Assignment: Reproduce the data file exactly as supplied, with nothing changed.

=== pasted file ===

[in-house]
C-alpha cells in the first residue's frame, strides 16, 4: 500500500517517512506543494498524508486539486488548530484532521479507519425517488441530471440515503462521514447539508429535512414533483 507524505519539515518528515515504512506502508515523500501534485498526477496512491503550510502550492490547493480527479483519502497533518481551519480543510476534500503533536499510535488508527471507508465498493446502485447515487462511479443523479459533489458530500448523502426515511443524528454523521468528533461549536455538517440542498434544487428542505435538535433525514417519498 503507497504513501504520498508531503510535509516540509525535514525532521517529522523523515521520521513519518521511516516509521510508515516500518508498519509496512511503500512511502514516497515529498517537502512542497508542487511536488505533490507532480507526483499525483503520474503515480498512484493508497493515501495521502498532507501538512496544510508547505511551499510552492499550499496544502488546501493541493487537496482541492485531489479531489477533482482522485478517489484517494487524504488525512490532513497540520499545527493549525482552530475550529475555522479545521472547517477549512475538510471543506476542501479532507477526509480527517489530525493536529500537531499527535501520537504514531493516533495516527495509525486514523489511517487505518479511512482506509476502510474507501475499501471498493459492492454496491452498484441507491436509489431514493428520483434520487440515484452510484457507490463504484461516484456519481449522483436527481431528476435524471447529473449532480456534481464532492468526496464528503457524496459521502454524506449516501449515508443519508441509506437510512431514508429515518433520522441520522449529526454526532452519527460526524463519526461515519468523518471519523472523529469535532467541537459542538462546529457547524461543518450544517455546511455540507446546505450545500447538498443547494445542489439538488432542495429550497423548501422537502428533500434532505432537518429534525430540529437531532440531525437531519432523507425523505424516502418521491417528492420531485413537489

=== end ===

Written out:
[in-house]
C-alpha cells in the first residue's frame, strides 16, 4: 500500500517517512506543494498524508486539486488548530484532521479507519425517488441530471440515503462521514447539508429535512414533483 507524505519539515518528515515504512506502508515523500501534485498526477496512491503550510502550492490547493480527479483519502497533518481551519480543510476534500503533536499510535488508527471507508465498493446502485447515487462511479443523479459533489458530500448523502426515511443524528454523521468528533461549536455538517440542498434544487428542505435538535433525514417519498 503507497504513501504520498508531503510535509516540509525535514525532521517529522523523515521520521513519518521511516516509521510508515516500518508498519509496512511503500512511502514516497515529498517537502512542497508542487511536488505533490507532480507526483499525483503520474503515480498512484493508497493515501495521502498532507501538512496544510508547505511551499510552492499550499496544502488546501493541493487537496482541492485531489479531489477533482482522485478517489484517494487524504488525512490532513497540520499545527493549525482552530475550529475555522479545521472547517477549512475538510471543506476542501479532507477526509480527517489530525493536529500537531499527535501520537504514531493516533495516527495509525486514523489511517487505518479511512482506509476502510474507501475499501471498493459492492454496491452498484441507491436509489431514493428520483434520487440515484452510484457507490463504484461516484456519481449522483436527481431528476435524471447529473449532480456534481464532492468526496464528503457524496459521502454524506449516501449515508443519508441509506437510512431514508429515518433520522441520522449529526454526532452519527460526524463519526461515519468523518471519523472523529469535532467541537459542538462546529457547524461543518450544517455546511455540507446546505450545500447538498443547494445542489439538488432542495429550497423548501422537502428533500434532505432537518429534525430540529437531532440531525437531519432523507425523505424516502418521491417528492420531485413537489